Also in TechBytes: fundraising around the government shutdown (a good example of NOT letting a crisis go to waste, and crowdfunding nets Paul Ryan (another) challenger. Check it out.


Add comment February 20th, 2014 Trackback

Wow! ‘Winning in 2014′ Ebook Testimonial/Success Story

Ebook: How to Use the Internet to Win in 2014

This from an email that dropped in this morning:

This is Tkeyah Lake, I’m a senior at the University of Baltimore, graduating this May with my Bachelor’s of Science in Corporate Communication.

I read your book, How To Use the Internet To Win in 2014, from cover to cover and you inspired me — I’m now the Digital Media Director for a Congressional campaign in VA-8 on behalf of Derek Hyra. I used some of what you suggested and we saw spectacular growth on Facebook and Twitter within less than 24 hours of officially launching.

So awesome to read — it’s great to know that the book is actually making a difference. Thank you Tkeyah, and good luck! Keep us posted on how your race goes.





Add comment February 19th, 2014 Trackback

Listen Up! Netroots Nation Panels Are Due Wednesday

Procrastinators (like me), get off your butts: Netroots Nation panel proposals are due Wednesday, February 19th. Submit your ideas here, and note that the conference organizers will be holding “office hours” via a Google Hangout tomorrow to answer any last-minute questions. Get a move on! I’ll see you in Detroit this summer. And sorry, Republican friends — this one’s Lefties-only.


Add comment February 18th, 2014 Trackback

Simple Search Engine Optimization Techniques for Non-Profits and Political Campaigns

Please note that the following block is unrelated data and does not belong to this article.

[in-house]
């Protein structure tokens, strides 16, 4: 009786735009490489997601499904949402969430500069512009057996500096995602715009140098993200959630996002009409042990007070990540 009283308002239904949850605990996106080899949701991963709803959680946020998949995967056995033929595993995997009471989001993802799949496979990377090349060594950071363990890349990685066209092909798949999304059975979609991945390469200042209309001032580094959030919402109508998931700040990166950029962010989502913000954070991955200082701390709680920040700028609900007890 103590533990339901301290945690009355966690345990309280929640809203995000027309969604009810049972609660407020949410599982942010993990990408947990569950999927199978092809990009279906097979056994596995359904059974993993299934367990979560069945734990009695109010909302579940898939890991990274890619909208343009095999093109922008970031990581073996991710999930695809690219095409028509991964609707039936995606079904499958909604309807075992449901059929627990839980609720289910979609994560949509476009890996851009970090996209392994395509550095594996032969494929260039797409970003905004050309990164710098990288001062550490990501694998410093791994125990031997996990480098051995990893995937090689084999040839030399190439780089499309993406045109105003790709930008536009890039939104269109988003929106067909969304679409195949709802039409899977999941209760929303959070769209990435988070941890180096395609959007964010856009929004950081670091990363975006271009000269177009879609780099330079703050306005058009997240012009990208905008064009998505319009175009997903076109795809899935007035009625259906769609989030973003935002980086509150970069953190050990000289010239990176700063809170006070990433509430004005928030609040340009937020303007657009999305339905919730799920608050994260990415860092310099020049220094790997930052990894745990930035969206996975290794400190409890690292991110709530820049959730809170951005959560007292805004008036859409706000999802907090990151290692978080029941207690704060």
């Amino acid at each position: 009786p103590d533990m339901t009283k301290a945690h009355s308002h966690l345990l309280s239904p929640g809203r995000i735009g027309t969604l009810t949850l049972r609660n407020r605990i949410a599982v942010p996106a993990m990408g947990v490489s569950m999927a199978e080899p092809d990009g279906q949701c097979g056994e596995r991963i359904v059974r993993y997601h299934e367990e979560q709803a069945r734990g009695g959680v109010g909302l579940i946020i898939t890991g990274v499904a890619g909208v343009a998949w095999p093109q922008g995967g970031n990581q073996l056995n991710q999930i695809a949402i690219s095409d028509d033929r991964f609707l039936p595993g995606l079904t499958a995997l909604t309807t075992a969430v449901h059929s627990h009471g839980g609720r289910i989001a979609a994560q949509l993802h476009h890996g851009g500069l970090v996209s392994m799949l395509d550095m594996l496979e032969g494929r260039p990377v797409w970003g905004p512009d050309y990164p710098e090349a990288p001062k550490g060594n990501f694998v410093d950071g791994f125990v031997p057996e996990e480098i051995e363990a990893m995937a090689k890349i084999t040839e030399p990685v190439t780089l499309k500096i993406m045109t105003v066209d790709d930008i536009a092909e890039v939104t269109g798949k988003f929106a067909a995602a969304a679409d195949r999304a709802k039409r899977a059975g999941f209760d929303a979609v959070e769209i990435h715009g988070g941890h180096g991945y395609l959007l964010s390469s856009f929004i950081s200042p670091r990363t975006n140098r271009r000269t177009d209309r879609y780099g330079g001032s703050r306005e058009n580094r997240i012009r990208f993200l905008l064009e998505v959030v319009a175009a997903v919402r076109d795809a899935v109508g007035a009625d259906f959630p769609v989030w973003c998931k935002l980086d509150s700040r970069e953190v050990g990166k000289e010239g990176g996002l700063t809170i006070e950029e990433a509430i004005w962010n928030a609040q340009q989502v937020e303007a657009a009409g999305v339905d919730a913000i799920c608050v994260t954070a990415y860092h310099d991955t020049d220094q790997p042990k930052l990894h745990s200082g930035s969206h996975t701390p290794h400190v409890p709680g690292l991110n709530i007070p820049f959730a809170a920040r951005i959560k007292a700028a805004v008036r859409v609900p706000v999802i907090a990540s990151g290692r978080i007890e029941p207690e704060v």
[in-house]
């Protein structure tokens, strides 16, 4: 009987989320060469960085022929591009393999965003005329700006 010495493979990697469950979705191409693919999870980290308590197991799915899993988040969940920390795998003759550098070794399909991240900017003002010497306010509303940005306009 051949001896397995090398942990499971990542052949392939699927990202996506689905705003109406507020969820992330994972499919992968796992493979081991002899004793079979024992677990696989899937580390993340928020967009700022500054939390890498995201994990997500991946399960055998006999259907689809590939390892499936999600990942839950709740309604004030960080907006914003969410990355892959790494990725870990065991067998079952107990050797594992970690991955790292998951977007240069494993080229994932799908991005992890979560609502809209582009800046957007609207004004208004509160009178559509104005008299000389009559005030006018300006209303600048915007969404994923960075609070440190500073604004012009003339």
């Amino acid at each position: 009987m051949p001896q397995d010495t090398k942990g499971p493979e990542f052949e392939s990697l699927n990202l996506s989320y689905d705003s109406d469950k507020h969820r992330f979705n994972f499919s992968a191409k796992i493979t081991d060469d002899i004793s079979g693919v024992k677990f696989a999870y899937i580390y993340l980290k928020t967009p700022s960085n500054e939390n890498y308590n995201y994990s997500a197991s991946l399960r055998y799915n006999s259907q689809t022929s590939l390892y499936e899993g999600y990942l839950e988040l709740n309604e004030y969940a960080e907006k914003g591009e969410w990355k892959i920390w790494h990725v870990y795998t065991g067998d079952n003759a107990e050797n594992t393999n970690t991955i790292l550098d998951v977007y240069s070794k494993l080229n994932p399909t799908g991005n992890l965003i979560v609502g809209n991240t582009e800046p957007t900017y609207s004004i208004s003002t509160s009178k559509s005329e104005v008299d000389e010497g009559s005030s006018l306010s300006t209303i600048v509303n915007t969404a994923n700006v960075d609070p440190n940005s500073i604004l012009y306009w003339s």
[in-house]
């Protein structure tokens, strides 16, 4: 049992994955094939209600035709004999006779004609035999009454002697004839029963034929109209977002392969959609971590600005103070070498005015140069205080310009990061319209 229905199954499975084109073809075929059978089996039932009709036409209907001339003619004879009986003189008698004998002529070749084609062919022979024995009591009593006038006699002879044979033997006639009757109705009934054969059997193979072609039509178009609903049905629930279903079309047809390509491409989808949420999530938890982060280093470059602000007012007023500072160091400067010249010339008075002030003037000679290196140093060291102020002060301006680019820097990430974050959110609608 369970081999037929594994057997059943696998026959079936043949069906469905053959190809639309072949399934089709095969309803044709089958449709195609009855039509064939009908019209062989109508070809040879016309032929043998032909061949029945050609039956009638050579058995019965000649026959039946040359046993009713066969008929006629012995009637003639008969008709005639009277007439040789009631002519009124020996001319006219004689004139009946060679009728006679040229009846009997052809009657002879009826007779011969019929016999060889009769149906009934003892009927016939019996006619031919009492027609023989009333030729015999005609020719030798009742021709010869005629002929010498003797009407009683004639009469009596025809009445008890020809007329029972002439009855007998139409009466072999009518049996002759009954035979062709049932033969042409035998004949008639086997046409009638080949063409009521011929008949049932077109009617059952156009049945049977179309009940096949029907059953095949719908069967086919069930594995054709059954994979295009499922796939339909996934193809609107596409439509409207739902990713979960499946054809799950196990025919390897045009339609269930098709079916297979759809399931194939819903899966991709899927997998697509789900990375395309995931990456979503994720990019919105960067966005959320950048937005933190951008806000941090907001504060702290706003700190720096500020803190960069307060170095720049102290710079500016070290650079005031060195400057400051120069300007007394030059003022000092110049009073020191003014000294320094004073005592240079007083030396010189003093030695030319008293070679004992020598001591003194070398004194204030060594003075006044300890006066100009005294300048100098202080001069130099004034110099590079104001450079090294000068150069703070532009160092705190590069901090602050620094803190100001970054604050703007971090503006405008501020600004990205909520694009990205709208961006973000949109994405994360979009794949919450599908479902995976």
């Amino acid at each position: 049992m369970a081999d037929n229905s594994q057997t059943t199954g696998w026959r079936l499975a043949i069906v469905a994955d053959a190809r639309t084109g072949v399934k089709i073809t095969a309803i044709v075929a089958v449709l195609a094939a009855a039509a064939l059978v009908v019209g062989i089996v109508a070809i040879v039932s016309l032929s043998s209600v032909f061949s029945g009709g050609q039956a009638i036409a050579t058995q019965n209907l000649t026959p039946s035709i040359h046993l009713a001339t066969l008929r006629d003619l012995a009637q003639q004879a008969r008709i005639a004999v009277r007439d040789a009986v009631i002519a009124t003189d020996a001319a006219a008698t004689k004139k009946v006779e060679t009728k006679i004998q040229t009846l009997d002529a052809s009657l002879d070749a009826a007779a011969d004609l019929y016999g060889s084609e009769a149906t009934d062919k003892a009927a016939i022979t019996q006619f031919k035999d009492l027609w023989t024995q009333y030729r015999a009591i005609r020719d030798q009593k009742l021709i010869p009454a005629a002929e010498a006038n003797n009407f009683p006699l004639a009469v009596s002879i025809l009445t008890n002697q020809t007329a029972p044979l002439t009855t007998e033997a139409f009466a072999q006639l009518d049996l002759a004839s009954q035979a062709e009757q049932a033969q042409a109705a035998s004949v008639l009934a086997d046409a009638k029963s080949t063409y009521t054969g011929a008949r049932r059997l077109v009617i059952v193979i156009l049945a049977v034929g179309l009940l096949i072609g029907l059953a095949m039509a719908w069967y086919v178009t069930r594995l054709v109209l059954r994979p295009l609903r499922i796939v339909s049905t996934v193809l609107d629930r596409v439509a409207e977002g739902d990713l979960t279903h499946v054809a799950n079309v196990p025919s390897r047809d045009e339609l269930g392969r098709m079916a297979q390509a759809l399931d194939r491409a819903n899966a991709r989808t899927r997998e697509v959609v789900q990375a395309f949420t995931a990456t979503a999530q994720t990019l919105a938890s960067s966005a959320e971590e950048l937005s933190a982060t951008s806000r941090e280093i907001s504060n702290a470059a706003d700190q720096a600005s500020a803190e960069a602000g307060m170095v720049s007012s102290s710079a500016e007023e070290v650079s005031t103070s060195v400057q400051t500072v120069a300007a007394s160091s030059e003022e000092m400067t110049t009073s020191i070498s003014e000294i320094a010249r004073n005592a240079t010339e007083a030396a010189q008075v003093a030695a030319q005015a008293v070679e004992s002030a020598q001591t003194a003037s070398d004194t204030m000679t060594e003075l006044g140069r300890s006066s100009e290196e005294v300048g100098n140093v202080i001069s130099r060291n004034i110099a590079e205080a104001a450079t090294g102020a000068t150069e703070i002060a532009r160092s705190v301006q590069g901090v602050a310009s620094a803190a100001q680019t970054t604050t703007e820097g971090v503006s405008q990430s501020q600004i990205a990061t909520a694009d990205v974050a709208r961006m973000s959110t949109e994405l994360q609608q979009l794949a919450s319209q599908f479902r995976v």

Another guest article from our friend Laura Packard with PowerThru Consulting! This time she’s talking about Search Engine Optimization, but you can also check out her past articles. This piece first appeared on the PowerThru Consulting blog, and you can also learn more about the topic in the Online Politics 101 chapter on SEO.

Simple Search Engine Optimization Techniques for Non-Profits and Political Campaigns

By Laura Packard

improve your search engine resultsSay you’re launching a new political campaign or organization. What’s the first way people will try to find you? They’ll go to their trusty search engine and type in your name. It’s critical that your official website shows up in the first page of results, in the top few choices above the fold if possible. How do you make that magic happen? Here are some search engine optimization tips that will help you land at the top of the heap.

To step back a bit, Moz has a great in-depth guide to how search engines work and how to optimize your results. This post is a much more abbreviated work.

Search engines use several factors to determine the ranking of results, but these are the main ones you can control:

  • Use keywords in your URL(s)
  • Use keywords on your pages
  • Get as many quality links to your site as possible
  • Tell Google about your site, so that it is completely indexed

Also remember that search engine optimization is a process. There is no magic bullet that will capture you the #1 slot in a day. For that, you’re going to need to spend some $ on Google Adwords to get in front of your audience. (This is a good idea anyways for most campaigns and organizations, but especially if your search results are not where you want them to be.)


3 comments February 18th, 2014 Trackback

Top Ten Progressive Advocacy Facebook Posts (2/10 to 2/17/2014)

Check out last week’s top 10 over-performing Facebook posts, from the (roughly) 400 progressive groups followed by our friends at CrowdTangle. Of note this week: lots of new folks on the list.

If you’re reading this article via email, click over to the version, where the individual posts below are embedded on the page for easy reading.

1. UNITE HERE! (517.5x)



1 comment February 17th, 2014 Trackback